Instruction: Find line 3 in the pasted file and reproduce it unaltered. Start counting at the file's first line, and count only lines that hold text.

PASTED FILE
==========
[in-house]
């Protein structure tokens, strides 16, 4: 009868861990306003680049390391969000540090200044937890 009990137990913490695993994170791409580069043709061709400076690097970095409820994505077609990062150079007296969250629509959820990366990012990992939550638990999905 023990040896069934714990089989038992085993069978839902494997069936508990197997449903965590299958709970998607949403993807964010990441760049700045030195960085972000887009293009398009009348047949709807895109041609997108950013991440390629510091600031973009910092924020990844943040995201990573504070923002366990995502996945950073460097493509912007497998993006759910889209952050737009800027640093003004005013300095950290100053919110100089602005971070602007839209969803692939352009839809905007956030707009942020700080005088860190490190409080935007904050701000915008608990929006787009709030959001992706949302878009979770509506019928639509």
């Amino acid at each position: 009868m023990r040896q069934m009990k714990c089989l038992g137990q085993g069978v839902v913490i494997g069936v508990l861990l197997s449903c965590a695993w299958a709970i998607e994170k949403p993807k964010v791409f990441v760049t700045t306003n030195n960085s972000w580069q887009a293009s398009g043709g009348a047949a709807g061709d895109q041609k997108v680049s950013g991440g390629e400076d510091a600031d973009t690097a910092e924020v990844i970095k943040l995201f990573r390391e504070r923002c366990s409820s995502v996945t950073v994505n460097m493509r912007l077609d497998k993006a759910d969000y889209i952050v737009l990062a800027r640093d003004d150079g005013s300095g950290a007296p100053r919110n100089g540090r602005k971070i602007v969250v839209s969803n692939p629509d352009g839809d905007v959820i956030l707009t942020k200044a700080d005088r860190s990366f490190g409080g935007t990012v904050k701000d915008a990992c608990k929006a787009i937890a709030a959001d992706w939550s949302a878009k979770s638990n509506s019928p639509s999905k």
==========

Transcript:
């Amino acid at each position: 009868m023990r040896q069934m009990k714990c089989l038992g137990q085993g069978v839902v913490i494997g069936v508990l861990l197997s449903c965590a695993w299958a709970i998607e994170k949403p993807k964010v791409f990441v760049t700045t306003n030195n960085s972000w580069q887009a293009s398009g043709g009348a047949a709807g061709d895109q041609k997108v680049s950013g991440g390629e400076d510091a600031d973009t690097a910092e924020v990844i970095k943040l995201f990573r390391e504070r923002c366990s409820s995502v996945t950073v994505n460097m493509r912007l077609d497998k993006a759910d969000y889209i952050v737009l990062a800027r640093d003004d150079g005013s300095g950290a007296p100053r919110n100089g540090r602005k971070i602007v969250v839209s969803n692939p629509d352009g839809d905007v959820i956030l707009t942020k200044a700080d005088r860190s990366f490190g409080g935007t990012v904050k701000d915008a990992c608990k929006a787009i937890a709030a959001d992706w939550s949302a878009k979770s638990n509506s019928p639509s999905k």